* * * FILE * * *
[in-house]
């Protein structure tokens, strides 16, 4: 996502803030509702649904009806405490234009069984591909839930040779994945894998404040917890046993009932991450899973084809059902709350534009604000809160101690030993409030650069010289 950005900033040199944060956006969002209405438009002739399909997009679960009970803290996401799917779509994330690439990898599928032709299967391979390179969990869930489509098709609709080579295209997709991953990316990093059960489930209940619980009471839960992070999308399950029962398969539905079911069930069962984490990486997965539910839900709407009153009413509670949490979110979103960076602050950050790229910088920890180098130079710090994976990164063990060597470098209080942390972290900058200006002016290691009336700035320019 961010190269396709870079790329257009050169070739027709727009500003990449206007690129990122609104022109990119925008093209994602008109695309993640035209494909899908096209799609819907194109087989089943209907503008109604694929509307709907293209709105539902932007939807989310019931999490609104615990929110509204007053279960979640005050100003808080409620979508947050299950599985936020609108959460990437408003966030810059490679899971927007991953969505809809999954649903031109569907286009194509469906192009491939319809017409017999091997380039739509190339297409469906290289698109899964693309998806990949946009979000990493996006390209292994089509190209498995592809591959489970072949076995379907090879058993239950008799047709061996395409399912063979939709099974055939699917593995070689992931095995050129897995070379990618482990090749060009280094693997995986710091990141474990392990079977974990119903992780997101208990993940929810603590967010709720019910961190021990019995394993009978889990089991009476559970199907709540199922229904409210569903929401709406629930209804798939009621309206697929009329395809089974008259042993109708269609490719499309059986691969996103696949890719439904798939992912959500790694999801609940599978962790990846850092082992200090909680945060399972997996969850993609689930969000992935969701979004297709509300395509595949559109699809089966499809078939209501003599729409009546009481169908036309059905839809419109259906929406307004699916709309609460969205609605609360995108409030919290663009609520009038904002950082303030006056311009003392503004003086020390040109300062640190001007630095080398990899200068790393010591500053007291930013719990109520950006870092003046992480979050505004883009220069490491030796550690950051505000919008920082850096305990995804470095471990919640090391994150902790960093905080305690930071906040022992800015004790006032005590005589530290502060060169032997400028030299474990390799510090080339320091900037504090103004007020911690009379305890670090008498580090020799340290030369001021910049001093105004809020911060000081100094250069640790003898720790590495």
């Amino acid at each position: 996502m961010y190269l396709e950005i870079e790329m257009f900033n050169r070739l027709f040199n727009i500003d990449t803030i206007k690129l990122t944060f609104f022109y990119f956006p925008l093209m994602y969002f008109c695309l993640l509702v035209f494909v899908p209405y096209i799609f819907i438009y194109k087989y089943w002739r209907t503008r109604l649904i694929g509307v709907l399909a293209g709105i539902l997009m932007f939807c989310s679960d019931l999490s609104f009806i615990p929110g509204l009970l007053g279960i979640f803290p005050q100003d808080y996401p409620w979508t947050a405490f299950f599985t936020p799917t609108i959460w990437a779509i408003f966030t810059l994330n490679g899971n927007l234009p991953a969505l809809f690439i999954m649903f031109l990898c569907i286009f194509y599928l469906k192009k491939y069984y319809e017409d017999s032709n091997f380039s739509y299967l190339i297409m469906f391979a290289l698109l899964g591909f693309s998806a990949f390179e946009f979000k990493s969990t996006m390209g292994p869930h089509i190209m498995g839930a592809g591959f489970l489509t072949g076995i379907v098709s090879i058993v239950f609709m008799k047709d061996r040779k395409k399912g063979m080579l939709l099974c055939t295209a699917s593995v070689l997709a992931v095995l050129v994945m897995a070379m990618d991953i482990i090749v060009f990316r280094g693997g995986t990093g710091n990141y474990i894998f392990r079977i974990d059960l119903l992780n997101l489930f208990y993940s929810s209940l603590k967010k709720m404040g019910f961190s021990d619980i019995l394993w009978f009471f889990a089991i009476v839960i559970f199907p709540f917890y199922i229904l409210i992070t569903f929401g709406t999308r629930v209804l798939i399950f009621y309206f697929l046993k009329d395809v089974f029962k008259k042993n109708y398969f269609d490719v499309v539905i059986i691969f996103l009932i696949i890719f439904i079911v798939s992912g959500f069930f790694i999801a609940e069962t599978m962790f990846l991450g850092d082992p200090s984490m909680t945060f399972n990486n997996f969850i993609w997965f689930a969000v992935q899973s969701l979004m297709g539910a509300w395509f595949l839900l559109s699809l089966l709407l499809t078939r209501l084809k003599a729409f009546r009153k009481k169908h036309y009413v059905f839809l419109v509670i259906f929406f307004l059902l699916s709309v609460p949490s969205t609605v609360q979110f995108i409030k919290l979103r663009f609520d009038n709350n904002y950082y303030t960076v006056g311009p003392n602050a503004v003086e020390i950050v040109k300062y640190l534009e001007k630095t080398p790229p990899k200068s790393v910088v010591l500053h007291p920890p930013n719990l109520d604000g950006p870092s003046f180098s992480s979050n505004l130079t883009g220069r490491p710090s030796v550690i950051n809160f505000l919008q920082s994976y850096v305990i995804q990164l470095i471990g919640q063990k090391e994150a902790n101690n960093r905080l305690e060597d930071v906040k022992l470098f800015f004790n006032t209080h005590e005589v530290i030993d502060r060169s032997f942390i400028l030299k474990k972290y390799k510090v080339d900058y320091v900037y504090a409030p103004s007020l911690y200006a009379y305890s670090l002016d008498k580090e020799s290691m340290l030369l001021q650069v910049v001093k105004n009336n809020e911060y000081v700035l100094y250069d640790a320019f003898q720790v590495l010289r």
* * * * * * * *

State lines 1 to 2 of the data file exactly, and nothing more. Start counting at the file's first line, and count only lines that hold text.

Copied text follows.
[in-house]
């Protein structure tokens, strides 16, 4: 996502803030509702649904009806405490234009069984591909839930040779994945894998404040917890046993009932991450899973084809059902709350534009604000809160101690030993409030650069010289 950005900033040199944060956006969002209405438009002739399909997009679960009970803290996401799917779509994330690439990898599928032709299967391979390179969990869930489509098709609709080579295209997709991953990316990093059960489930209940619980009471839960992070999308399950029962398969539905079911069930069962984490990486997965539910839900709407009153009413509670949490979110979103960076602050950050790229910088920890180098130079710090994976990164063990060597470098209080942390972290900058200006002016290691009336700035320019 961010190269396709870079790329257009050169070739027709727009500003990449206007690129990122609104022109990119925008093209994602008109695309993640035209494909899908096209799609819907194109087989089943209907503008109604694929509307709907293209709105539902932007939807989310019931999490609104615990929110509204007053279960979640005050100003808080409620979508947050299950599985936020609108959460990437408003966030810059490679899971927007991953969505809809999954649903031109569907286009194509469906192009491939319809017409017999091997380039739509190339297409469906290289698109899964693309998806990949946009979000990493996006390209292994089509190209498995592809591959489970072949076995379907090879058993239950008799047709061996395409399912063979939709099974055939699917593995070689992931095995050129897995070379990618482990090749060009280094693997995986710091990141474990392990079977974990119903992780997101208990993940929810603590967010709720019910961190021990019995394993009978889990089991009476559970199907709540199922229904409210569903929401709406629930209804798939009621309206697929009329395809089974008259042993109708269609490719499309059986691969996103696949890719439904798939992912959500790694999801609940599978962790990846850092082992200090909680945060399972997996969850993609689930969000992935969701979004297709509300395509595949559109699809089966499809078939209501003599729409009546009481169908036309059905839809419109259906929406307004699916709309609460969205609605609360995108409030919290663009609520009038904002950082303030006056311009003392503004003086020390040109300062640190001007630095080398990899200068790393010591500053007291930013719990109520950006870092003046992480979050505004883009220069490491030796550690950051505000919008920082850096305990995804470095471990919640090391994150902790960093905080305690930071906040022992800015004790006032005590005589530290502060060169032997400028030299474990390799510090080339320091900037504090103004007020911690009379305890670090008498580090020799340290030369001021910049001093105004809020911060000081100094250069640790003898720790590495």